The Early Babbs of Cornwall

As promised here is a review of the first Babb families of Cornwall, England.

We see 4 early encampments pop up in the late 1500s and early 1600s in different parts of Cornwall. Each of these trees is likely the parent tree for those that came later, though at this time we cannot say this with certainty.

The very first recorded Baptism in Cornwall occurs on 25 Nov 1576 in the hamlet of St. Ewe where Thomas Babbe was Christened. His parents names were not captured in the record. Thomas appears to have moved to Mawnan and is shown in that tree instead of in his own. There is no other Babb record in the town for the next 200 years, so it doesn’t figure prominently into this story.

St. Minver enters the following year with the baptism of Anthony Babbe, son of Anthony Babbe. St. Minver lies on the North Coast of Cornwall along the Camel River. Thankfully, someone had the foresight not to name the town Camelmouth. LOL

Launcells comes into focus in 1620 with the baptism of Reb daughter of Dig Babb. Launcells is in the extreme northeast portion of Cornwall and is roughly 5 miles from Black Torrington & Petrockstow in Devon and is likely an offshoot of one of the trees from that area where there is a significant Babb encampment. The party here is short lived and after the birth of a son in 1630, no further records appear in this location.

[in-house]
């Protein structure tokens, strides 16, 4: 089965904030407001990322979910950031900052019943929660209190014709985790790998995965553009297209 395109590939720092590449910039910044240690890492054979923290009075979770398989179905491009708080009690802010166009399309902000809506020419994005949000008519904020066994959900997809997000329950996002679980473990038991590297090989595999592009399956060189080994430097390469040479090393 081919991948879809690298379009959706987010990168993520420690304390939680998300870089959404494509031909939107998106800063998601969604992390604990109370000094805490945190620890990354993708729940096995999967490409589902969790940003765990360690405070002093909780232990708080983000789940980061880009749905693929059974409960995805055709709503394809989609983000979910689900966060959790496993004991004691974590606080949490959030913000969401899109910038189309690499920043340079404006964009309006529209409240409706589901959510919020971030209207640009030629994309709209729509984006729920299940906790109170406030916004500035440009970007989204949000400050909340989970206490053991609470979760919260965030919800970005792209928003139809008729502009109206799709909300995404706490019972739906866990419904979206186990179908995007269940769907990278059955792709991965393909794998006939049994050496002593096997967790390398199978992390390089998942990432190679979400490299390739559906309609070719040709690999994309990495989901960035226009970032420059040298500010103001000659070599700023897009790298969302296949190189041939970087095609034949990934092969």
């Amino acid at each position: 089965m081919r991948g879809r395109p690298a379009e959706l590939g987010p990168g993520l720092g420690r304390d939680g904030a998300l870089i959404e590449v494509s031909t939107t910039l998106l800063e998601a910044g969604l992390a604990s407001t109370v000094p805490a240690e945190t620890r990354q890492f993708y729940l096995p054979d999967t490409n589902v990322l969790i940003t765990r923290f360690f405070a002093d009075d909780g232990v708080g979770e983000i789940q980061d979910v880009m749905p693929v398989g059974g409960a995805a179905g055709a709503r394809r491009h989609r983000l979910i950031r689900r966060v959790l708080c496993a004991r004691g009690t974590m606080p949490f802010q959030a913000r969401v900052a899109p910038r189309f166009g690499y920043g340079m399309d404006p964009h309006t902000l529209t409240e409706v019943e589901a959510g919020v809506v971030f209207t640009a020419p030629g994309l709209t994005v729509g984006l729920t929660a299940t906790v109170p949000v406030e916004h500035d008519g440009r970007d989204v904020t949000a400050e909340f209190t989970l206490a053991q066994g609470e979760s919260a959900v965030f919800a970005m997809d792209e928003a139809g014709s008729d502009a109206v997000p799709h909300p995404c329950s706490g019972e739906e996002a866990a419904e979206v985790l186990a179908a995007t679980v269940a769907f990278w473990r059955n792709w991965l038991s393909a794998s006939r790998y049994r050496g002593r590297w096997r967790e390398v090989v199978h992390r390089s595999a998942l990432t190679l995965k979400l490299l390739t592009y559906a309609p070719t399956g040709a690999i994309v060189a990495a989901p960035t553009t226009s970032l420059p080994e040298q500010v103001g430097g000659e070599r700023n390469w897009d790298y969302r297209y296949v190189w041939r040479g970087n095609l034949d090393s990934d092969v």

Gerrans enters the picture in 1583 with the baptism of John Babb son of John Babb.

Mawnan doesn’t come in to play until 1635, so it is definitely a child to one of the other trees. My thought is that they are an offshoot of Gerrans as it is about 2 miles away just across the bay. No link has been established just yet, but Mawnan goes on to have a significant encampment of Babb(e) families.


The trailing “e” seems to have been dropped just before 1600 and only appears in the earliest records. There are also early examples of the “Bab” variant.

The information provided is my best estimate at this time of the family units based on Baptism, Marriage and Burial records kept by the Church of England. Additionally, I have used all available Census Records (1841-1911). We also need to go through Vital Records and court cases through time to round out what we know.

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